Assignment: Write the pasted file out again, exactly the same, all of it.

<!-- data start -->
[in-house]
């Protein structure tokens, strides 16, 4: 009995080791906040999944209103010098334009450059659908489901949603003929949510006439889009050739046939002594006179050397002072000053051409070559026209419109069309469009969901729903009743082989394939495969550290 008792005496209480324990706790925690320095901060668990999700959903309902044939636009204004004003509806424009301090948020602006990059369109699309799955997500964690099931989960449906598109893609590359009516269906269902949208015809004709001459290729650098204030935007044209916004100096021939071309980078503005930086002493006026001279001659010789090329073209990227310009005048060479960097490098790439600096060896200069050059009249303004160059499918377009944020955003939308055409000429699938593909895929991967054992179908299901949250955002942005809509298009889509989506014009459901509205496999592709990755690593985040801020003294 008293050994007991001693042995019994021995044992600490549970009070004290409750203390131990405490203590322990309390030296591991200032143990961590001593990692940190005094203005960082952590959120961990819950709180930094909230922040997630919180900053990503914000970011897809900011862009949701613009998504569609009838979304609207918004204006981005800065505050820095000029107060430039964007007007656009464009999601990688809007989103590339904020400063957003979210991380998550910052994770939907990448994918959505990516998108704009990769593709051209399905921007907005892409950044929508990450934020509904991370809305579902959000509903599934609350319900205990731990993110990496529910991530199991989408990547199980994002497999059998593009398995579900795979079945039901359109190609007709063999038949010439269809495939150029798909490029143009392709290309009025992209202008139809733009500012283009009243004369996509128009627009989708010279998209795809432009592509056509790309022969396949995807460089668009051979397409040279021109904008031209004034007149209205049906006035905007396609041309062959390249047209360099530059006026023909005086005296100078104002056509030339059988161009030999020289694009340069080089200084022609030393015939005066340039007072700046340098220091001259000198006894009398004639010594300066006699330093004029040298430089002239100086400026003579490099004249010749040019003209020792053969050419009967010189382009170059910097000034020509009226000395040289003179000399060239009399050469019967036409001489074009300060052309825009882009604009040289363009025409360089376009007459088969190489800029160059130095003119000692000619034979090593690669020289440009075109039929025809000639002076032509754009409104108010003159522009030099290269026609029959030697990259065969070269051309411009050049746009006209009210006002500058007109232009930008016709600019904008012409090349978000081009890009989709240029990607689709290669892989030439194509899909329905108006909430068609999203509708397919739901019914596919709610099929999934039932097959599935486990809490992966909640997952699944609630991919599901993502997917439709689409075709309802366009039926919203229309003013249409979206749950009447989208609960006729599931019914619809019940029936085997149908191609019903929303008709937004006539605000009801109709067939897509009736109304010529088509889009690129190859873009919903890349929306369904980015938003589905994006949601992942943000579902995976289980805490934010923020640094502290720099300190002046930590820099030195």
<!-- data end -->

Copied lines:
[in-house]
């Protein structure tokens, strides 16, 4: 009995080791906040999944209103010098334009450059659908489901949603003929949510006439889009050739046939002594006179050397002072000053051409070559026209419109069309469009969901729903009743082989394939495969550290 008792005496209480324990706790925690320095901060668990999700959903309902044939636009204004004003509806424009301090948020602006990059369109699309799955997500964690099931989960449906598109893609590359009516269906269902949208015809004709001459290729650098204030935007044209916004100096021939071309980078503005930086002493006026001279001659010789090329073209990227310009005048060479960097490098790439600096060896200069050059009249303004160059499918377009944020955003939308055409000429699938593909895929991967054992179908299901949250955002942005809509298009889509989506014009459901509205496999592709990755690593985040801020003294 008293050994007991001693042995019994021995044992600490549970009070004290409750203390131990405490203590322990309390030296591991200032143990961590001593990692940190005094203005960082952590959120961990819950709180930094909230922040997630919180900053990503914000970011897809900011862009949701613009998504569609009838979304609207918004204006981005800065505050820095000029107060430039964007007007656009464009999601990688809007989103590339904020400063957003979210991380998550910052994770939907990448994918959505990516998108704009990769593709051209399905921007907005892409950044929508990450934020509904991370809305579902959000509903599934609350319900205990731990993110990496529910991530199991989408990547199980994002497999059998593009398995579900795979079945039901359109190609007709063999038949010439269809495939150029798909490029143009392709290309009025992209202008139809733009500012283009009243004369996509128009627009989708010279998209795809432009592509056509790309022969396949995807460089668009051979397409040279021109904008031209004034007149209205049906006035905007396609041309062959390249047209360099530059006026023909005086005296100078104002056509030339059988161009030999020289694009340069080089200084022609030393015939005066340039007072700046340098220091001259000198006894009398004639010594300066006699330093004029040298430089002239100086400026003579490099004249010749040019003209020792053969050419009967010189382009170059910097000034020509009226000395040289003179000399060239009399050469019967036409001489074009300060052309825009882009604009040289363009025409360089376009007459088969190489800029160059130095003119000692000619034979090593690669020289440009075109039929025809000639002076032509754009409104108010003159522009030099290269026609029959030697990259065969070269051309411009050049746009006209009210006002500058007109232009930008016709600019904008012409090349978000081009890009989709240029990607689709290669892989030439194509899909329905108006909430068609999203509708397919739901019914596919709610099929999934039932097959599935486990809490992966909640997952699944609630991919599901993502997917439709689409075709309802366009039926919203229309003013249409979206749950009447989208609960006729599931019914619809019940029936085997149908191609019903929303008709937004006539605000009801109709067939897509009736109304010529088509889009690129190859873009919903890349929306369904980015938003589905994006949601992942943000579902995976289980805490934010923020640094502290720099300190002046930590820099030195």